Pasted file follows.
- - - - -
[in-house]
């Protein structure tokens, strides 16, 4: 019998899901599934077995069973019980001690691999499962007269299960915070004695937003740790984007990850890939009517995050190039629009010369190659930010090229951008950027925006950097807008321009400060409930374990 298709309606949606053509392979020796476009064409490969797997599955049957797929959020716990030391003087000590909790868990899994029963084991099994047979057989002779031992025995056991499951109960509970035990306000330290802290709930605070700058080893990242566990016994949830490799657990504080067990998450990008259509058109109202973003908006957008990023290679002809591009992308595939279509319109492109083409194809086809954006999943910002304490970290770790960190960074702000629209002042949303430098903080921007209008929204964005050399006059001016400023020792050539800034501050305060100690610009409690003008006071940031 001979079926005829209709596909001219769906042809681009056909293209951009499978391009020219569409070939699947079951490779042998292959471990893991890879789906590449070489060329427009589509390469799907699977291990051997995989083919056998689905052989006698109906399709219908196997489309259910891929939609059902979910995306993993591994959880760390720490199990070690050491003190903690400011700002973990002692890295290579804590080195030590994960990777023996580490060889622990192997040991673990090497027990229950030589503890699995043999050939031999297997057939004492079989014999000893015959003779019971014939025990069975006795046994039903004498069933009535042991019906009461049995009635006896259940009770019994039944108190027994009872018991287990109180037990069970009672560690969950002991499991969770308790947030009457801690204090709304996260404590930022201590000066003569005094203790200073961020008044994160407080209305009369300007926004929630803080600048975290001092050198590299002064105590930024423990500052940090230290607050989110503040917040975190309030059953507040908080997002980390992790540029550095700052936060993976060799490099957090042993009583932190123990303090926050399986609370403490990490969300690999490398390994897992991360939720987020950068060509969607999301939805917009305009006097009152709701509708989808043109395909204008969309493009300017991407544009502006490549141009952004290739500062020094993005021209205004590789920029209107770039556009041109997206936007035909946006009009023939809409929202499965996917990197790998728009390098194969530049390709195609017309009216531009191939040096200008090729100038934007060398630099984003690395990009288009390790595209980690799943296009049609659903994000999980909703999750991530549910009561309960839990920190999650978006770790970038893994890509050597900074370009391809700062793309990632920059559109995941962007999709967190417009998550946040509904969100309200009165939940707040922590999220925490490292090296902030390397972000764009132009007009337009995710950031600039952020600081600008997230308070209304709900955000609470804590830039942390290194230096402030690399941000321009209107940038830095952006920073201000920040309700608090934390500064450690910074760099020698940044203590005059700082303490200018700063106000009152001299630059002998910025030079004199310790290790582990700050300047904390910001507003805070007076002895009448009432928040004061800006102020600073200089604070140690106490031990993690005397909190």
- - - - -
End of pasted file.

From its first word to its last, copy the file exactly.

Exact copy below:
[in-house]
């Protein structure tokens, strides 16, 4: 019998899901599934077995069973019980001690691999499962007269299960915070004695937003740790984007990850890939009517995050190039629009010369190659930010090229951008950027925006950097807008321009400060409930374990 298709309606949606053509392979020796476009064409490969797997599955049957797929959020716990030391003087000590909790868990899994029963084991099994047979057989002779031992025995056991499951109960509970035990306000330290802290709930605070700058080893990242566990016994949830490799657990504080067990998450990008259509058109109202973003908006957008990023290679002809591009992308595939279509319109492109083409194809086809954006999943910002304490970290770790960190960074702000629209002042949303430098903080921007209008929204964005050399006059001016400023020792050539800034501050305060100690610009409690003008006071940031 001979079926005829209709596909001219769906042809681009056909293209951009499978391009020219569409070939699947079951490779042998292959471990893991890879789906590449070489060329427009589509390469799907699977291990051997995989083919056998689905052989006698109906399709219908196997489309259910891929939609059902979910995306993993591994959880760390720490199990070690050491003190903690400011700002973990002692890295290579804590080195030590994960990777023996580490060889622990192997040991673990090497027990229950030589503890699995043999050939031999297997057939004492079989014999000893015959003779019971014939025990069975006795046994039903004498069933009535042991019906009461049995009635006896259940009770019994039944108190027994009872018991287990109180037990069970009672560690969950002991499991969770308790947030009457801690204090709304996260404590930022201590000066003569005094203790200073961020008044994160407080209305009369300007926004929630803080600048975290001092050198590299002064105590930024423990500052940090230290607050989110503040917040975190309030059953507040908080997002980390992790540029550095700052936060993976060799490099957090042993009583932190123990303090926050399986609370403490990490969300690999490398390994897992991360939720987020950068060509969607999301939805917009305009006097009152709701509708989808043109395909204008969309493009300017991407544009502006490549141009952004290739500062020094993005021209205004590789920029209107770039556009041109997206936007035909946006009009023939809409929202499965996917990197790998728009390098194969530049390709195609017309009216531009191939040096200008090729100038934007060398630099984003690395990009288009390790595209980690799943296009049609659903994000999980909703999750991530549910009561309960839990920190999650978006770790970038893994890509050597900074370009391809700062793309990632920059559109995941962007999709967190417009998550946040509904969100309200009165939940707040922590999220925490490292090296902030390397972000764009132009007009337009995710950031600039952020600081600008997230308070209304709900955000609470804590830039942390290194230096402030690399941000321009209107940038830095952006920073201000920040309700608090934390500064450690910074760099020698940044203590005059700082303490200018700063106000009152001299630059002998910025030079004199310790290790582990700050300047904390910001507003805070007076002895009448009432928040004061800006102020600073200089604070140690106490031990993690005397909190």